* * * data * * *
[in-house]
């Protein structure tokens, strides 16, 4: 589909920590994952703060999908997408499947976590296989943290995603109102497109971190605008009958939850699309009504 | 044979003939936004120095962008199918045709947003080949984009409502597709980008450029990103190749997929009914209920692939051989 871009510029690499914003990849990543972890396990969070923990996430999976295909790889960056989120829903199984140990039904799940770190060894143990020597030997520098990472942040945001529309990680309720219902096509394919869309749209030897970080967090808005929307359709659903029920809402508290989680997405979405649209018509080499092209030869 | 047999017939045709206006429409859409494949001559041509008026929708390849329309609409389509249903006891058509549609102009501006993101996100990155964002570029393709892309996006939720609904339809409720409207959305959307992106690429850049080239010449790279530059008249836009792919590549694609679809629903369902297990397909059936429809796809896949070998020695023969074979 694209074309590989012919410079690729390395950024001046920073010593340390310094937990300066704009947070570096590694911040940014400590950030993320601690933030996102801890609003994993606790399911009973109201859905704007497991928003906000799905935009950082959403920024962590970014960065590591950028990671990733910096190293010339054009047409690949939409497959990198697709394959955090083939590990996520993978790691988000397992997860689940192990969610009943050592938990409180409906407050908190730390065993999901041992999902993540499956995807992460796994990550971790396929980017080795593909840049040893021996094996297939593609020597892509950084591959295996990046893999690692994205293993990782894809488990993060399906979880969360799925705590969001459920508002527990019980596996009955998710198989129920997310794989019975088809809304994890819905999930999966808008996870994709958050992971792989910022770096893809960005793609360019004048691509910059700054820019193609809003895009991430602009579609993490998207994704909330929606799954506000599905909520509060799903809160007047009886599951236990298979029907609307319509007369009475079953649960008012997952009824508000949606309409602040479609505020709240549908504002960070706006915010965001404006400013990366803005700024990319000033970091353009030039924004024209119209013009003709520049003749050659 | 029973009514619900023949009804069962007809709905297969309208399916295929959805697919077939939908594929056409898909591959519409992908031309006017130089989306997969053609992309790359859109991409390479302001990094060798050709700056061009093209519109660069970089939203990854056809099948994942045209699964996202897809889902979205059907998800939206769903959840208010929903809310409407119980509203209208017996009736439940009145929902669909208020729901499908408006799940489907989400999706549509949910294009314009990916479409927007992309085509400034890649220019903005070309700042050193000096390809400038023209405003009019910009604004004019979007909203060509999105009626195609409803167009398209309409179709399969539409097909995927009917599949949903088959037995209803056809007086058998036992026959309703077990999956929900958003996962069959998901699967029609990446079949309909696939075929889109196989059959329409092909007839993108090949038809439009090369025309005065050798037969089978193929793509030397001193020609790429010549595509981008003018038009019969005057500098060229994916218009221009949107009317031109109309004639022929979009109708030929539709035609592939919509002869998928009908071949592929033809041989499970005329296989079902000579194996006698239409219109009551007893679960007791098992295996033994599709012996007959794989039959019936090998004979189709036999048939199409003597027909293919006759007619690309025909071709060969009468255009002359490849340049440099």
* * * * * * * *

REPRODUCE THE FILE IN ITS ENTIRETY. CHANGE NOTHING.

[in-house]
């Protein structure tokens, strides 16, 4: 589909920590994952703060999908997408499947976590296989943290995603109102497109971190605008009958939850699309009504 | 044979003939936004120095962008199918045709947003080949984009409502597709980008450029990103190749997929009914209920692939051989 871009510029690499914003990849990543972890396990969070923990996430999976295909790889960056989120829903199984140990039904799940770190060894143990020597030997520098990472942040945001529309990680309720219902096509394919869309749209030897970080967090808005929307359709659903029920809402508290989680997405979405649209018509080499092209030869 | 047999017939045709206006429409859409494949001559041509008026929708390849329309609409389509249903006891058509549609102009501006993101996100990155964002570029393709892309996006939720609904339809409720409207959305959307992106690429850049080239010449790279530059008249836009792919590549694609679809629903369902297990397909059936429809796809896949070998020695023969074979 694209074309590989012919410079690729390395950024001046920073010593340390310094937990300066704009947070570096590694911040940014400590950030993320601690933030996102801890609003994993606790399911009973109201859905704007497991928003906000799905935009950082959403920024962590970014960065590591950028990671990733910096190293010339054009047409690949939409497959990198697709394959955090083939590990996520993978790691988000397992997860689940192990969610009943050592938990409180409906407050908190730390065993999901041992999902993540499956995807992460796994990550971790396929980017080795593909840049040893021996094996297939593609020597892509950084591959295996990046893999690692994205293993990782894809488990993060399906979880969360799925705590969001459920508002527990019980596996009955998710198989129920997310794989019975088809809304994890819905999930999966808008996870994709958050992971792989910022770096893809960005793609360019004048691509910059700054820019193609809003895009991430602009579609993490998207994704909330929606799954506000599905909520509060799903809160007047009886599951236990298979029907609307319509007369009475079953649960008012997952009824508000949606309409602040479609505020709240549908504002960070706006915010965001404006400013990366803005700024990319000033970091353009030039924004024209119209013009003709520049003749050659 | 029973009514619900023949009804069962007809709905297969309208399916295929959805697919077939939908594929056409898909591959519409992908031309006017130089989306997969053609992309790359859109991409390479302001990094060798050709700056061009093209519109660069970089939203990854056809099948994942045209699964996202897809889902979205059907998800939206769903959840208010929903809310409407119980509203209208017996009736439940009145929902669909208020729901499908408006799940489907989400999706549509949910294009314009990916479409927007992309085509400034890649220019903005070309700042050193000096390809400038023209405003009019910009604004004019979007909203060509999105009626195609409803167009398209309409179709399969539409097909995927009917599949949903088959037995209803056809007086058998036992026959309703077990999956929900958003996962069959998901699967029609990446079949309909696939075929889109196989059959329409092909007839993108090949038809439009090369025309005065050798037969089978193929793509030397001193020609790429010549595509981008003018038009019969005057500098060229994916218009221009949107009317031109109309004639022929979009109708030929539709035609592939919509002869998928009908071949592929033809041989499970005329296989079902000579194996006698239409219109009551007893679960007791098992295996033994599709012996007959794989039959019936090998004979189709036999048939199409003597027909293919006759007619690309025909071709060969009468255009002359490849340049440099």